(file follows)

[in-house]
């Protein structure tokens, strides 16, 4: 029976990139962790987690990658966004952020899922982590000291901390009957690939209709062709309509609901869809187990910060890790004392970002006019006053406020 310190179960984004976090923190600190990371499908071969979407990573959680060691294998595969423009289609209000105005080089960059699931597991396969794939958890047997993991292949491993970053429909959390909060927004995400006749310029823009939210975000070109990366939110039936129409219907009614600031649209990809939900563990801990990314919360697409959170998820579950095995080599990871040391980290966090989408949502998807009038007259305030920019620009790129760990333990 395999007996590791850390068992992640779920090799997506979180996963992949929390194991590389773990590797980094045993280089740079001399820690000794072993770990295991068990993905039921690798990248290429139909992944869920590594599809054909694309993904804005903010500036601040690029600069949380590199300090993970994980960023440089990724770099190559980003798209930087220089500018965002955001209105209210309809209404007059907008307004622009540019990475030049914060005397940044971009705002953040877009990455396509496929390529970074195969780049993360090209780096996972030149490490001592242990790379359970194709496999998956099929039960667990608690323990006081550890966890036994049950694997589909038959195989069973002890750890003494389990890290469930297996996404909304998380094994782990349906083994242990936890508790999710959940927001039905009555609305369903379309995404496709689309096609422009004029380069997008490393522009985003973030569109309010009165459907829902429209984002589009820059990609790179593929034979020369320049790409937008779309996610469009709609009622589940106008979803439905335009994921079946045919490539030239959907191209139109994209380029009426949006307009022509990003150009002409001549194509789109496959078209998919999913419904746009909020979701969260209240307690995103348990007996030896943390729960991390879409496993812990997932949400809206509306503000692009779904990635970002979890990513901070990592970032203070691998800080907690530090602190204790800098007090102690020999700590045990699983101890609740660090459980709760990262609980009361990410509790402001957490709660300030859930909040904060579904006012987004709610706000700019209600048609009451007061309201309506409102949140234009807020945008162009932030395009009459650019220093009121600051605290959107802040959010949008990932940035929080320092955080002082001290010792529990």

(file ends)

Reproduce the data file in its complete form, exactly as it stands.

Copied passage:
[in-house]
């Protein structure tokens, strides 16, 4: 029976990139962790987690990658966004952020899922982590000291901390009957690939209709062709309509609901869809187990910060890790004392970002006019006053406020 310190179960984004976090923190600190990371499908071969979407990573959680060691294998595969423009289609209000105005080089960059699931597991396969794939958890047997993991292949491993970053429909959390909060927004995400006749310029823009939210975000070109990366939110039936129409219907009614600031649209990809939900563990801990990314919360697409959170998820579950095995080599990871040391980290966090989408949502998807009038007259305030920019620009790129760990333990 395999007996590791850390068992992640779920090799997506979180996963992949929390194991590389773990590797980094045993280089740079001399820690000794072993770990295991068990993905039921690798990248290429139909992944869920590594599809054909694309993904804005903010500036601040690029600069949380590199300090993970994980960023440089990724770099190559980003798209930087220089500018965002955001209105209210309809209404007059907008307004622009540019990475030049914060005397940044971009705002953040877009990455396509496929390529970074195969780049993360090209780096996972030149490490001592242990790379359970194709496999998956099929039960667990608690323990006081550890966890036994049950694997589909038959195989069973002890750890003494389990890290469930297996996404909304998380094994782990349906083994242990936890508790999710959940927001039905009555609305369903379309995404496709689309096609422009004029380069997008490393522009985003973030569109309010009165459907829902429209984002589009820059990609790179593929034979020369320049790409937008779309996610469009709609009622589940106008979803439905335009994921079946045919490539030239959907191209139109994209380029009426949006307009022509990003150009002409001549194509789109496959078209998919999913419904746009909020979701969260209240307690995103348990007996030896943390729960991390879409496993812990997932949400809206509306503000692009779904990635970002979890990513901070990592970032203070691998800080907690530090602190204790800098007090102690020999700590045990699983101890609740660090459980709760990262609980009361990410509790402001957490709660300030859930909040904060579904006012987004709610706000700019209600048609009451007061309201309506409102949140234009807020945008162009932030395009009459650019220093009121600051605290959107802040959010949008990932940035929080320092955080002082001290010792529990």